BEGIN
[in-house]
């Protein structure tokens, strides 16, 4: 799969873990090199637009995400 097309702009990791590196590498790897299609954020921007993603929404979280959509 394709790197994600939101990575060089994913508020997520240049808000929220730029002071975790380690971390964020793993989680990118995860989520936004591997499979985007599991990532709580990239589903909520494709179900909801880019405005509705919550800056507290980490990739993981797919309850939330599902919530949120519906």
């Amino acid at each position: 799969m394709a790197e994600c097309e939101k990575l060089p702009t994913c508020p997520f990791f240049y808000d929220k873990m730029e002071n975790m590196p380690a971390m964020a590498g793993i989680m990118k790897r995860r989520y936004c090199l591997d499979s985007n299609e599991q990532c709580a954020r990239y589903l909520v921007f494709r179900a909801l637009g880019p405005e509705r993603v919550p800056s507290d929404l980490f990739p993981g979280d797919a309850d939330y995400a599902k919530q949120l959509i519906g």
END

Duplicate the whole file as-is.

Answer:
[in-house]
């Protein structure tokens, strides 16, 4: 799969873990090199637009995400 097309702009990791590196590498790897299609954020921007993603929404979280959509 394709790197994600939101990575060089994913508020997520240049808000929220730029002071975790380690971390964020793993989680990118995860989520936004591997499979985007599991990532709580990239589903909520494709179900909801880019405005509705919550800056507290980490990739993981797919309850939330599902919530949120519906």
């Amino acid at each position: 799969m394709a790197e994600c097309e939101k990575l060089p702009t994913c508020p997520f990791f240049y808000d929220k873990m730029e002071n975790m590196p380690a971390m964020a590498g793993i989680m990118k790897r995860r989520y936004c090199l591997d499979s985007n299609e599991q990532c709580a954020r990239y589903l909520v921007f494709r179900a909801l637009g880019p405005e509705r993603v919550p800056s507290d929404l980490f990739p993981g979280d797919a309850d939330y995400a599902k919530q949120l959509i519906g």